A trust is a legal arrangement involving three parties. The grantor places assets in a trust, which is administered by a trustee for the benefit of the beneficiary. One person can play all three roles, depending on the trust.
A revocable living trust, created during the grantor’s lifetime, can be revoked, meaning the grantor still has control over the assets.
In the case of revocable living trusts, the grantor is often the trustee and the beneficiary. In other words, the grantor gives property to himself or herself as trustee and agrees to administer it for his or her own benefit as beneficiary.
A revocable living trust is frequently a suitable choice for a person concerned about losing the ability to manage his or her assets. Simply stated, if you become incapacitated, the provisions in a revocable living trust could allow the person named as successor trustee to take over custody of all the trust assets, managing them on your behalf. This would ensure that the owner’s bills are paid, and legal obligations met.
There are a few drawbacks:
- The grantor of the trust may forget over time to transfer assets to the trust, resulting in the successor trustee having no authority to manage those assets.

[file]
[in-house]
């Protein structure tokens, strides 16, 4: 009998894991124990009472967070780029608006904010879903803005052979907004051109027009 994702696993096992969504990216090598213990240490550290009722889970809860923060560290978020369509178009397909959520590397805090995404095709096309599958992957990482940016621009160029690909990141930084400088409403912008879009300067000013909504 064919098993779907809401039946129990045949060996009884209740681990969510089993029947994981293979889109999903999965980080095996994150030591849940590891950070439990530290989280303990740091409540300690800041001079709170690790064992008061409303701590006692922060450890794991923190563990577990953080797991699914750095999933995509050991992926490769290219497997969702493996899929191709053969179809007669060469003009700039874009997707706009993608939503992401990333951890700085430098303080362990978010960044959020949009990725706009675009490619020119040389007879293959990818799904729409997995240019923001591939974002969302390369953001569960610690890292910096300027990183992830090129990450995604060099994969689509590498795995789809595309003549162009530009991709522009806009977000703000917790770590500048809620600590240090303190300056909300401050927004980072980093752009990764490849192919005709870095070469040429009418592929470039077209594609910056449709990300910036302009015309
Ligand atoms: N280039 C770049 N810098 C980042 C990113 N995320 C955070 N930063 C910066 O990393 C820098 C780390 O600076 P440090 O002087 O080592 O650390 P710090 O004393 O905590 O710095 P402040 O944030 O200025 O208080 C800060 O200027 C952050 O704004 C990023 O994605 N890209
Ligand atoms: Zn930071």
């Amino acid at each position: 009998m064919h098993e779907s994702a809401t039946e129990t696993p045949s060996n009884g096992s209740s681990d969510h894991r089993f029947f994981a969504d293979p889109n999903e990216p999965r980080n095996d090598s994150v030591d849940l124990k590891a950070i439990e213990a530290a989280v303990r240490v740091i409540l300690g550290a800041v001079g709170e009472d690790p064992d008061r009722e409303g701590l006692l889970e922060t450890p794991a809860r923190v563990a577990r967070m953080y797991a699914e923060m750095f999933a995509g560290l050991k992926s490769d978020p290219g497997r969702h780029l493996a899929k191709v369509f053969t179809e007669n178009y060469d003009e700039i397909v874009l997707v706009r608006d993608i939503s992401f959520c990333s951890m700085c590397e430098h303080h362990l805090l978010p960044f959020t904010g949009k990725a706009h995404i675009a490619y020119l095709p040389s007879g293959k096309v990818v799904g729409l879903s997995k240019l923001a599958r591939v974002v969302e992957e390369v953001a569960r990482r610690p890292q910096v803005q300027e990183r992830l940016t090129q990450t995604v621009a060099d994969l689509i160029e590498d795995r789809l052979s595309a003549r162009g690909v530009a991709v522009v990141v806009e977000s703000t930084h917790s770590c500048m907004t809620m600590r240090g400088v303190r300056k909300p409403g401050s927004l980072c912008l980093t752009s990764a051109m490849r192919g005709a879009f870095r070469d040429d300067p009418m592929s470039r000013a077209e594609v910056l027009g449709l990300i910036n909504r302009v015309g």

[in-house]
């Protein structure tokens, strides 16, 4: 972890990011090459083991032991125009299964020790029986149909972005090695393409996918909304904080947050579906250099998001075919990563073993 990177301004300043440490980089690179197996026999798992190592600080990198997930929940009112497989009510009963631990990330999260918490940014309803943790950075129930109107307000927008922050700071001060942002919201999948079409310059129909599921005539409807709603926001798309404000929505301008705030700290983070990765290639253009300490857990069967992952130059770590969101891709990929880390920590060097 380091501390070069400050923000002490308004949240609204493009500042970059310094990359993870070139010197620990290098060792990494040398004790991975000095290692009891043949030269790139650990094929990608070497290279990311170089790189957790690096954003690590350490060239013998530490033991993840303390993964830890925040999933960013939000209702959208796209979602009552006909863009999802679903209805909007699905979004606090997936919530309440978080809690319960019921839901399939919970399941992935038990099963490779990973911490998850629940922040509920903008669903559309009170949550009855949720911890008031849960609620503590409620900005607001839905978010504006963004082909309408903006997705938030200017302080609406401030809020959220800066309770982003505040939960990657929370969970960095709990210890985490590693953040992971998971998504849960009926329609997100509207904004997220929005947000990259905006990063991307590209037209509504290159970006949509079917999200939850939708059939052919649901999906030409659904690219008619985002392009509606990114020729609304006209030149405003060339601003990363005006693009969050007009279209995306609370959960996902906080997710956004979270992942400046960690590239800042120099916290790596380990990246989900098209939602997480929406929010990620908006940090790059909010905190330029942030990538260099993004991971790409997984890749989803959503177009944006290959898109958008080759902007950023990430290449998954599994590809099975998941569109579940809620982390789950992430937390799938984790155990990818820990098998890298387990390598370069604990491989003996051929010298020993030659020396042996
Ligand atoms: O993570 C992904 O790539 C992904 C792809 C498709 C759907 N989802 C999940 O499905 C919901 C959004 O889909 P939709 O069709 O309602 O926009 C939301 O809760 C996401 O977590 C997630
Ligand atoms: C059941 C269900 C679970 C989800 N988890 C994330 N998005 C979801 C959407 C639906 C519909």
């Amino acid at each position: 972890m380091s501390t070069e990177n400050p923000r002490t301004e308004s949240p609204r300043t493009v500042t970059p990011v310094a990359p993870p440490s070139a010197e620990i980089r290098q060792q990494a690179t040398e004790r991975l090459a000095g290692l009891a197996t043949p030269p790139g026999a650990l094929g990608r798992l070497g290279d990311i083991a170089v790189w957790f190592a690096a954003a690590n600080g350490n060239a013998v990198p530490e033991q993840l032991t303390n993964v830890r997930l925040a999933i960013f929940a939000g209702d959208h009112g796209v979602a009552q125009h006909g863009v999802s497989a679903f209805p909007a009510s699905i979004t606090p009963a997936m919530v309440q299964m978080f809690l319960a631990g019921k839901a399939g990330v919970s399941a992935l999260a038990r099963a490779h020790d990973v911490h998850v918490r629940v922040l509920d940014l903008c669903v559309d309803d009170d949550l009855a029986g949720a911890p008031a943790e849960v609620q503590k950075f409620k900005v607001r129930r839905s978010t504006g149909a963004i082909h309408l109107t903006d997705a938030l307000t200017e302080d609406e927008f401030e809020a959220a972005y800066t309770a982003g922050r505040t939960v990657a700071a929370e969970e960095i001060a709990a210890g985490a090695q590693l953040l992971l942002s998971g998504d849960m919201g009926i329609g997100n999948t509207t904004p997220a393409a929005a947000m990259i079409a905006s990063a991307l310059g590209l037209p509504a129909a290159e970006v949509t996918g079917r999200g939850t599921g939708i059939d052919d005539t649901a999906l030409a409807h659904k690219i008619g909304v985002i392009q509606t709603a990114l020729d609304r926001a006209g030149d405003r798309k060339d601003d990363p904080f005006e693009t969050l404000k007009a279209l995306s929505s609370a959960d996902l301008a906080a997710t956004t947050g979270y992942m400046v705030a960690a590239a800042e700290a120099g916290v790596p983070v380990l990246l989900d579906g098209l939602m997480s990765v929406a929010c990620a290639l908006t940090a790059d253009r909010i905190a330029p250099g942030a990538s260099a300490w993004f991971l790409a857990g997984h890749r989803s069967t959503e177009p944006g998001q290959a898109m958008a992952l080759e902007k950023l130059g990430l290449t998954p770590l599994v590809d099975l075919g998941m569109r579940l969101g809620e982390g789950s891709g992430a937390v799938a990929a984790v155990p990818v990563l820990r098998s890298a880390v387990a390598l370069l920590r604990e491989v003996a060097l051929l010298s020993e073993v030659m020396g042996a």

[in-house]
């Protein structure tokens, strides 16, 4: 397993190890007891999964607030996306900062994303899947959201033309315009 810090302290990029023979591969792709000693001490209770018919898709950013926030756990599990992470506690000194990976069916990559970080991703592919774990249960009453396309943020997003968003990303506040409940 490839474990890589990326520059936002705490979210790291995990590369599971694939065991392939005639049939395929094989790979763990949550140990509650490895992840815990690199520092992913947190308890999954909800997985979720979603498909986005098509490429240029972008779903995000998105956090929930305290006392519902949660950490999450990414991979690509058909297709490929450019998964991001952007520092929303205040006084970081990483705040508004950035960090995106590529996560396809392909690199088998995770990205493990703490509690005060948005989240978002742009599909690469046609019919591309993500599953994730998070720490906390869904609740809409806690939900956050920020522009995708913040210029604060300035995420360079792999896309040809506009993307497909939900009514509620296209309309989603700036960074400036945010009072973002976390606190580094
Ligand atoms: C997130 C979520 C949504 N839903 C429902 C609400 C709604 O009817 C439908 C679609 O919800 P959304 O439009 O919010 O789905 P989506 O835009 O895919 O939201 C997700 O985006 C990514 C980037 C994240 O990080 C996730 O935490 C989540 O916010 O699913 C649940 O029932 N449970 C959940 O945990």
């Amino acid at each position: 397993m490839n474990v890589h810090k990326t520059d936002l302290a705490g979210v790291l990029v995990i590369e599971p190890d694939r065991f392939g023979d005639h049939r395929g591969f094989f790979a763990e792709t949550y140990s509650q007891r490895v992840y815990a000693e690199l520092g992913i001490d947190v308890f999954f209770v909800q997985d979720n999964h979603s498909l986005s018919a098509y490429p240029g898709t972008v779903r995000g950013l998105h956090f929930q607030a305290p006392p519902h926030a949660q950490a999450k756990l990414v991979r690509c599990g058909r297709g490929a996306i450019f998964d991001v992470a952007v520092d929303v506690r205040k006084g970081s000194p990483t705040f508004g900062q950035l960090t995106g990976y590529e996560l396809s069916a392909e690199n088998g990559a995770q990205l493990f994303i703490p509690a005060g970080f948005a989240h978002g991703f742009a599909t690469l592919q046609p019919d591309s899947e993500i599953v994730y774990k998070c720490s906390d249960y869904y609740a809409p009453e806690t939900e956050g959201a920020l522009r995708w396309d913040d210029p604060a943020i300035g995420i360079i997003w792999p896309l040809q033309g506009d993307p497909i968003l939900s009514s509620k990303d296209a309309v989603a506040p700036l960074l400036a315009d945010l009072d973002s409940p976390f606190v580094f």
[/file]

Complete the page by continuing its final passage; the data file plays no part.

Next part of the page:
Some assets — such as qualified retirement accounts — cannot be transferred to a revocable trust for management by the successor trustee without triggering tax or other penalties. Be sure to confer with your wealth and tax advisors before retitling assets to fund the trust.
If all assets were held as single-ownership property, there are two alternatives for managing those assets:
- If the property owner executed a durable power of attorney, then the agent under that power may be able to manage the assets on behalf of the property owner.
- If the property owner does not have a power of attorney that is accepted by the institution, then a guardian or conservator must be appointed for the property owner. This is typically an expensive, time-consuming procedure, requiring supervision and reporting to court on a regular basis.